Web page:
Peak(s):  Elk Tooth - 12,848 feet
Date Posted:  09/20/2022
Date Climbed:   09/17/2022
Author:  123tqb
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 Gathering Beta   

Beta Gathering

  • Date: 17 September, 2022
  • Peaks: Elk Tooth
  • Route: East Ridge (Direct)
  • Mileage: 18mi
  • Vertical: 4400ft
  • Time: 7hrs
  • Partners: Solo

I started the day trying to decide what I was going to climb. I originally thought that I'd drive up to the Fourth of July Trailhead to scope out Mt. Neva's North Ridge, and have the Arapaho Traverse as a backup option. Upon getting to Nederland High School the plan fell through: the parking lot was completely full at 7:45, and there was a slim chance of me getting in anytime soon. I wracked my brain for other nearby options, remembering that I'd been wanting to check out the northern Indian Peaks for a while. I'd wanted to get some new beta for a winter ascent of the Elk Tooth, since the standard route typically involved ascending an avy slope. There seemed to be a low-angle approach from Wild Basin, but I had no idea if it went at a reasonable difficulty. Today was the day!

Having done literally zero research on the route except for a vague recollection of a Caltopo map from the previous winter's planning, I decided to head to the Beaver Reservoir Trailhead. I arrived at 8:30 or so, deciding (wrongly) to give the 4x4 road a try in the family Honda Civic. I stopped about 0.3mi up the road due to some moves that my no-clearance car couldn't handle (go figure!). I started hiking somewhere around 9:00, knowing full well that I was far from an alpine start and would have to make up some time. And so, I decided to jog. Not too much later, 4mi in and already sore, I arrived at the Middle Saint Vrain Trailhead, where I probably should have started my hike for the day.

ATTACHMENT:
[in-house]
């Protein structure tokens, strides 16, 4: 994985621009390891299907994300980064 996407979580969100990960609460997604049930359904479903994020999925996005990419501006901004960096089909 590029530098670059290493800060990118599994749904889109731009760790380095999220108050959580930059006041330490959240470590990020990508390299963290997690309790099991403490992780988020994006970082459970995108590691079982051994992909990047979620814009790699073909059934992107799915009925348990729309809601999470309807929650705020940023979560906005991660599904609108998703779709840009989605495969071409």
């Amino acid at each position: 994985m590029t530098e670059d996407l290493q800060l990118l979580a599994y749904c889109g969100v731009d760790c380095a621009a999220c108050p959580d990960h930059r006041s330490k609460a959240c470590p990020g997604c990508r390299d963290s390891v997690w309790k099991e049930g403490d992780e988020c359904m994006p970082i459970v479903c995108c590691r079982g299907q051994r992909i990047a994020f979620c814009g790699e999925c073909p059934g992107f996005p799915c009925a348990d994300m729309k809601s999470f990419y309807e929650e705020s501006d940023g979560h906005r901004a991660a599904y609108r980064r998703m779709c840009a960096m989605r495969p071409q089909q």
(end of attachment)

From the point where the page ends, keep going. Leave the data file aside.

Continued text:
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Sawtooth Mountain and Red Deer Mountain, from the Coney Flats Trailhead.

I wasn't taking a lot of pictures at this point due to both being surrounded by uninteresting forest and hurting far too much for it to be the beginning of the day! At some point along the Buchanan Pass Trail I stopped to get a snack, where I talked to a pair of backpackers about my plans. They suggested I check out the scree field that I would pass just before the trail crossed the stream, which I definitely kept note of. The St. Vrain Glacier Trail was hidden pretty well by dew-covered plants and littered with mud puddles. Eventually I halted my run at the aforementioned scree field, the bridge just ahead.

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Some cliffs worth looking into on the north side of the Middle Saint Vrain drainage.
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The Elk Tooth visible, far ahead.

From the scree field I could make out a gully that I wanted to climb, one that seemed lower-angle and not quite as loose as the others. I could also see the gully that was described on Mountain Project for the route, and it looked miserable! I could have made my way across talus to the base of the intended gully, but instead I opted to take the trail a bit further. A meadow appeared just past the large, beautiful beaver pond, running parallel to the gully, so I made my way across it. I passed an illegal camp site at the point I decided to cross the stream. Now stepping off the grass and onto the rock I could make out a few people above me, in the same gully I'd been eyeing. And here I thought I was going to be alone all day!

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The scree field was still quite a ways away from the mountain.
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A beaver pond on the trail that was just stunning!